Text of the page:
{¶ 8} It is clear from Soler I that we conclusively determined that “there was evidence that all of the conduct which the court found to be frivolous occurred.”   We did not reverse any findings of fact or conclusions of law set forth by the trial court, and, thus, those findings and conclusions remain operative.   The only error we found that the trial court made in Soler I was in awarding 50 percent of St. Clair's attorney fees, when St. Clair specifically requested only 30 percent.   Our finding was based upon the testimony of Barry Waller, St. Clair's attorney, who testified several times at the sanctions hearing that “[b]ased on my experience over those 241/212 years, it's my opinion that this case cost my client an additional 30 percent of what it should have had this case been conducted in a professional manner without all the disputes and all the problems.”

{¶ 9} However, although we determined in Soler I that there was sufficient, competent evidence that all of the conduct the court found to be frivolous occurred, we did not determine that appellants' frivolous conduct necessarily caused 30 percent of St. Clair's attorney fees.   Rather, a careful reading of our decision indicates that we found only that there was no evidence for the trial court to rely upon to award “more than” 30 percent of St. Clair's fees.   Upon  remand, the trial court could have awarded any amount that it found was a direct result of appellants' frivolous conduct, as long as it did not exceed 30 percent of St. Clair's total attorney fees, the maximum requested by St. Clair and testified to by Waller.   The trial court's oral pronouncement on remand suggests that it believed it was required by our decision in Soler I to award 30 percent.   Thus, it appears as though the trial court may have misunderstood our decision in Soler I. Therefore, we are compelled once again to remand the matter for a redetermination of the proper amount of sanctions.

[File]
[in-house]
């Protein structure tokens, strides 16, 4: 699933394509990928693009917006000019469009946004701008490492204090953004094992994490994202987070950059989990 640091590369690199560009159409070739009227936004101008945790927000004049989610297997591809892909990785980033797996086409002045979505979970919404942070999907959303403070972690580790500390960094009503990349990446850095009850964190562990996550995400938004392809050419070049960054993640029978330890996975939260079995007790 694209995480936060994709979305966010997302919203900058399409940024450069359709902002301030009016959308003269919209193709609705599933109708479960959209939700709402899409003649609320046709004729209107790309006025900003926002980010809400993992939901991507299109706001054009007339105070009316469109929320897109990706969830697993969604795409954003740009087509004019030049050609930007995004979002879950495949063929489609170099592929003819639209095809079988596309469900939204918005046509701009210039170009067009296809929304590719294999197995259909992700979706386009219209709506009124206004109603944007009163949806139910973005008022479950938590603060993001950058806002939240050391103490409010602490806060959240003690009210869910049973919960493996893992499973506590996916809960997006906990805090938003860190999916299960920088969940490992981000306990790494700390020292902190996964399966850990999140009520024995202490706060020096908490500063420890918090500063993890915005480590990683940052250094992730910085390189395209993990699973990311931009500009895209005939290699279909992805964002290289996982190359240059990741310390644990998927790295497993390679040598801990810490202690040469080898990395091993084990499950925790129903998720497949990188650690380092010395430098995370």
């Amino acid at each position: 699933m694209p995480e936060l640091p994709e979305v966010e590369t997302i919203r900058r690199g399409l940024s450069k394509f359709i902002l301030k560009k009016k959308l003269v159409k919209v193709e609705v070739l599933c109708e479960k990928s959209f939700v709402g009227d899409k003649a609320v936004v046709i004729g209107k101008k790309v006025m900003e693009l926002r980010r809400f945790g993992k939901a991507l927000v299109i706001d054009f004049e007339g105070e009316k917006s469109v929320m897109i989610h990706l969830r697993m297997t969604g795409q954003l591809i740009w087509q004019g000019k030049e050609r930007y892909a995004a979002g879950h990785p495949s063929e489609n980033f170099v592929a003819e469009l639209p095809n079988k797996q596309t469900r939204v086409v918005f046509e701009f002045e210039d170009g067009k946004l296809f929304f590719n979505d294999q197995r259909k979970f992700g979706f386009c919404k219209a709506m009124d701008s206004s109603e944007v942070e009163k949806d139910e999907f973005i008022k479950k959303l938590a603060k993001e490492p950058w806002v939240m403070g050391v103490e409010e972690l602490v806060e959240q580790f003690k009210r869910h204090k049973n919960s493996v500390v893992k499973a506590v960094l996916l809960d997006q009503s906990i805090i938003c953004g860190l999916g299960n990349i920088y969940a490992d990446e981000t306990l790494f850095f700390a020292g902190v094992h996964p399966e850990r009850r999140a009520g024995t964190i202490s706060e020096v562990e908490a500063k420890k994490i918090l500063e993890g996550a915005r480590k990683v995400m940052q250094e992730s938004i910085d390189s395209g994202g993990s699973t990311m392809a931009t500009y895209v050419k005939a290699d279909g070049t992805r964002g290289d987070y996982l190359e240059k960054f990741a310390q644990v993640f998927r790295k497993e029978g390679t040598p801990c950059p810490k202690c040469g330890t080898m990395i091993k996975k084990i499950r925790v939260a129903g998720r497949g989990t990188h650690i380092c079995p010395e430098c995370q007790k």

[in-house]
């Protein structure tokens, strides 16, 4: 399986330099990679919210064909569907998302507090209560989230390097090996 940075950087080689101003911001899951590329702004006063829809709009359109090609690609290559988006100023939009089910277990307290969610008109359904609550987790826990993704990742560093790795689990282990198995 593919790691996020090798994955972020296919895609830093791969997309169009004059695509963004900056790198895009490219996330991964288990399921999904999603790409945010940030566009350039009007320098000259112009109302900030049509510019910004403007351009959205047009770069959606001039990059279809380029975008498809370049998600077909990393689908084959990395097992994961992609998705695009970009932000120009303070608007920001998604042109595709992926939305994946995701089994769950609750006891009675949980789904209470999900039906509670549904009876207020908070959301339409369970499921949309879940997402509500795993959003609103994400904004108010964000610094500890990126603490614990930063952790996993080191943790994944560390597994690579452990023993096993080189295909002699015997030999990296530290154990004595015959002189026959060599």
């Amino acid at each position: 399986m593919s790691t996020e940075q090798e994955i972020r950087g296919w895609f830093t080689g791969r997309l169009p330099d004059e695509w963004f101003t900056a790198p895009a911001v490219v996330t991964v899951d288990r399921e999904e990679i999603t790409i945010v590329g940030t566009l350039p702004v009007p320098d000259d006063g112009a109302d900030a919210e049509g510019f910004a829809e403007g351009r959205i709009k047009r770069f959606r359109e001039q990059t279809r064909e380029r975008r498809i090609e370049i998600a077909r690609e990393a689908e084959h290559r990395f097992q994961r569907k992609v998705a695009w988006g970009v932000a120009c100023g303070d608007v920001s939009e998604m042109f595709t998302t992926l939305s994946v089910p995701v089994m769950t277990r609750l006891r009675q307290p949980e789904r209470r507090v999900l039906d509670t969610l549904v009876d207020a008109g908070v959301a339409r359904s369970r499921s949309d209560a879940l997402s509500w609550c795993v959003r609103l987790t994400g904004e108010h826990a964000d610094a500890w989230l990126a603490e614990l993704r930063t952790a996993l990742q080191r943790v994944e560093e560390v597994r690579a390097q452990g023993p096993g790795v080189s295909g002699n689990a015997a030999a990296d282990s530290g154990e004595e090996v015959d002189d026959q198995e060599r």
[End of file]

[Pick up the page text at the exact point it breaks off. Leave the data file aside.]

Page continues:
{¶ 10} Appellants present several other arguments in their assignment of error.   Because the resolution of these arguments will aid the trial court on remand, we will address them.   Appellants assert that the trial court erred in not specifically detailing what fees were attributable to the frivolous conduct and in relying only upon the imprecise opinion of Waller that their conduct caused St. Clair to incur 30 percent more in fees, citing our opinion in Wiltberger.   In Wiltberger, we found:

{¶ 11} “Where a determination has been made that an entire lawsuit, a certain claim or claims, or a defense or defenses asserted in a civil action were frivolous, the party seeking R.C. 2323.51 attorney fees must affirmatively demonstrate that he or she incurred additional attorney fees as a direct, identifiable result of defending the frivolous conduct in particular.”  Id. at 54, 673 N.E.2d 628.

{¶ 12} We agree with appellants that Waller's general opinion testimony that the frivolous conduct of Soler and Connors cost St. Clair an additional 30 percent, without more, is insufficient.   In Crooks v. Consolidated Stores Corp. (Feb. 4, 1999), Franklin App. No. 98AP-83, 1999 WL 52981, under slightly different circumstances, we found similar opinion testimony deficient to demonstrate the portion of the attorney fees attributable to the defense of the frivolous claims.   In Crooks, during the sanctions hearing, the defendants' counsel explained why he believed $10,000 should be deducted from the $17,575 total attorney fees to arrive at the amount sought as sanctions, stating: